Hydrofluorocarbons (HFCs) is a family of factory-made potent greenhouse gases, used as refrigerants in air conditioning systems in vehicles and buildings, and in aerosol propellants, solvents, fire retardants etc. HFCs were developed as replacements for Chlorofluorocarbons (CFCs) and Hydrochlorofluorocarbons (HCFCs), because these gases deplete the ozone layer. The Kigali Agreement announced mid-October, among more than 170 countries, is an extremely complicated amendment to the ozone-shielding Montreal Protocol from 1987.
HFCs, CFCs and HCFCs are all so called Fluorinated gases, or F-gases, and they are released into the atmosphere through leaks, servicing, disposal of equipment etc. The diagram below from ‘NOAA’ shows the atmospheric content since 1978 of four commonly used F-gases.
Historic use of phrases such as Climate Change, Biodiversity, Renewable Energy, Fracking, etc. (Google Books Ngram Viewer)
‘Ngram Viewer’ is a Google search service showing graphs of historic use of words and phrases in books published in the United States (until 2008). The diagram below shows the trend of the phrases: Climate Change, Biodiversity, Global Warming, Deforestation, Renewable Energy, Greenhouse Effect, Invasive Species and Fracking. The corpus search is in “English” (case-insensitive), between 1980 and 2008. Read the comments below the diagram.
Preliminary data from the ‘International Energy Agency (IEA)‘ suggest no reduction of global CO2 Emissions from fossil fuels in 2014 compared to 2013. Global emissions were 31.7 Billion tons in 2012 and 32.3 Billion tons in 2013 as well as in 2014 (preliminary estimate). The diagram below copied from ‘IEA Key World Energy Statistics 2014’ show the global emissions from 1971 to 2012. According to IEA 2014 was the first year in four decades with growing global economy (by 3%) without a corresponding increase of CO2 Emissions from fossil fuels. Or as IEA puts it: “for the first time, greenhouse gas emissions are decoupling from economic growth.” Since the world population is growing around 1% annually the CO2 Emissions per capita has decreased by about 1% in 2014 compared to 2013 (preliminary estimate). This good news must, however, be put into perspective before applause breaks out – read below the diagram.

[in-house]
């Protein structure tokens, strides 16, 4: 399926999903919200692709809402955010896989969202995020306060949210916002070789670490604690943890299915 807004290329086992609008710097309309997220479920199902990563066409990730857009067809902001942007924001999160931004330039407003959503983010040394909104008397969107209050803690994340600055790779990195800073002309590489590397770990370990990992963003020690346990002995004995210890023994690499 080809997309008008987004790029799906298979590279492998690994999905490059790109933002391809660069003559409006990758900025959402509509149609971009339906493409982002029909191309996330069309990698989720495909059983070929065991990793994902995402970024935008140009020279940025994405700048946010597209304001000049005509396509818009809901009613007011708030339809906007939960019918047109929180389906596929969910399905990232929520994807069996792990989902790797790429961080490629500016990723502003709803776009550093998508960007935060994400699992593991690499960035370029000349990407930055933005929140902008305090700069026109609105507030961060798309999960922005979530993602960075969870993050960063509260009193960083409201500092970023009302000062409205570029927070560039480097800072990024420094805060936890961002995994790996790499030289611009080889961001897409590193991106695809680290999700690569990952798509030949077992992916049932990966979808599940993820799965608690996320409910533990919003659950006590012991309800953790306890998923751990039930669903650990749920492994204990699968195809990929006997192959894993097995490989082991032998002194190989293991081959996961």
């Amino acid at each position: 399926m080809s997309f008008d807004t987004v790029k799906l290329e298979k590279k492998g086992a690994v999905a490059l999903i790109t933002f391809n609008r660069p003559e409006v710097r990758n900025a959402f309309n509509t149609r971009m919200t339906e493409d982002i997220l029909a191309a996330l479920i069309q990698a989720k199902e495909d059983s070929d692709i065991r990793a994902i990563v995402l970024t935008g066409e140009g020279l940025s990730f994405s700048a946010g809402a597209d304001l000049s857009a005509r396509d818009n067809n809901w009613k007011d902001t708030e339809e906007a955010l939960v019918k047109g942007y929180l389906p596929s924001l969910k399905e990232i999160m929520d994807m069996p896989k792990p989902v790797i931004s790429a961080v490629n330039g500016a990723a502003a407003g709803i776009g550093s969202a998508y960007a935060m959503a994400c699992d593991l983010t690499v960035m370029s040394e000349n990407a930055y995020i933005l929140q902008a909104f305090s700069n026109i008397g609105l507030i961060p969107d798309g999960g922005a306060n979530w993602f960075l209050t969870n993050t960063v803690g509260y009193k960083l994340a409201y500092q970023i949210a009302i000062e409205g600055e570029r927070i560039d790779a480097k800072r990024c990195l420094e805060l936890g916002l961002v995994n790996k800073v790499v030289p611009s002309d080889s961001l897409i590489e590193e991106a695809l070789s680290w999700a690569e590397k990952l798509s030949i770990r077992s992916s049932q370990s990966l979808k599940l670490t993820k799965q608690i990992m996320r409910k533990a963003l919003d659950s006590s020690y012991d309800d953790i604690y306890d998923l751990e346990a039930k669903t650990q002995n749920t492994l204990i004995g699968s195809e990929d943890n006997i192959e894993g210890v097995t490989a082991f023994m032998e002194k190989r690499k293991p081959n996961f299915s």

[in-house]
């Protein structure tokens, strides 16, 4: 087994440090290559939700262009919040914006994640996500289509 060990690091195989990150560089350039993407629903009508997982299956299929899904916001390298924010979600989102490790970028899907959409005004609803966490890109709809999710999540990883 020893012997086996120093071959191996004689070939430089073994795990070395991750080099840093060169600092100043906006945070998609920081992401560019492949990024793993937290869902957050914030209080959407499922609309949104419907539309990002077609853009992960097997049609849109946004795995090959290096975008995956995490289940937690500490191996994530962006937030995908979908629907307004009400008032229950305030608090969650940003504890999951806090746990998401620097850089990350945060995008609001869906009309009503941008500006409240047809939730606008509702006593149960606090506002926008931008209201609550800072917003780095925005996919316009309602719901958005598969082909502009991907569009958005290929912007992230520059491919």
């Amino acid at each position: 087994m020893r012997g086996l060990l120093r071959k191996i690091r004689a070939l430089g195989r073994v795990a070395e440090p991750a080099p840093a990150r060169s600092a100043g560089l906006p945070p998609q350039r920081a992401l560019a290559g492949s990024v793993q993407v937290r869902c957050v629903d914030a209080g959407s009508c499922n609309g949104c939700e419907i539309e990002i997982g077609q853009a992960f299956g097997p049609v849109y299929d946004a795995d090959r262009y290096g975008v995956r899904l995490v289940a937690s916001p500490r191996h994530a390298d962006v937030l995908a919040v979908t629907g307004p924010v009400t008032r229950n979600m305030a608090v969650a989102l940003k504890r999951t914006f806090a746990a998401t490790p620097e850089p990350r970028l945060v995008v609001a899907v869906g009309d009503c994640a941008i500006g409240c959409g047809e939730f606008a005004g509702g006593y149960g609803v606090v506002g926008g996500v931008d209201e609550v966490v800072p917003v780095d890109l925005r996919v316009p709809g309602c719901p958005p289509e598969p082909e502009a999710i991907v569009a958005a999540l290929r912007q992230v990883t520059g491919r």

The global Land (air) Temperature of 2014 was the 4th warmest ever measured. Both the global Ocean (air) Temperature and the combined Ocean and Land Temperature of 2014 were the warmest ever measured (see ‘here‘).
A ‘polynomial projection’ (or polynomial interpolation) of temperature is neither a prediction nor a scientific scenario with certain assumptions. A polynomial projection reproduces data into the future in a sounder manner than a linear projection. The five diagrams below show the global Land (air) Temperature since 1880 with polynomial projections from 1980, 1990, 2000, 2010 and 2014 … projected by 2130. The red projection line start at 0°C in 1880 and the passing-years of 1°C, 2°C, 3°C etc. are marked. Read the comments below the diagrams.
In October 2014 IPCC’s Fifth Assessment Synthesis Report 2014 was released (IPCC = Intergovernmental Panel on Climate Change). The Summary for Policymakers (40 pages), the Headline Statements (2 pages), the Presentation (PowerPoint, 26 dias) and a Longer Report (116 pages) are available ‘here’. The four sub-reports 2013-2014 (a total of 5622 pages) are available ‘here’. The presentation of the gloomy message is overwhelming and totally confusing to common people (is that really necessary?).
Here are some highlights of the early history of climate change science and predictions from 300 BC until the release of the First Intergovernmental Panel on Climate Change (IPCC) Assessment Report in 1990:
The Greek philosopher ‘Theophrastus’ (a student of Aristotle) documented that human activity affects the climate. He observed that drainage of marshes cooled an area around Thessaly and that clearing of forests near Philippi warmed the climate. See this publication from 1894: “On Winds and on Weather Signs” (translated, with an introduction and notes).
The French mathematician and physicist ‘Jean Baptiste Joseph Fourier’ (1768-1830) found that the atmosphere kept the planet warmer and he made calculations of the warming effect. He suspected that human activities could influence the climate, although he focused on land use changes. Fourier’s findings are widely recognized as the first proposal of what today is known as the greenhouse effect. Read more ‘here‘.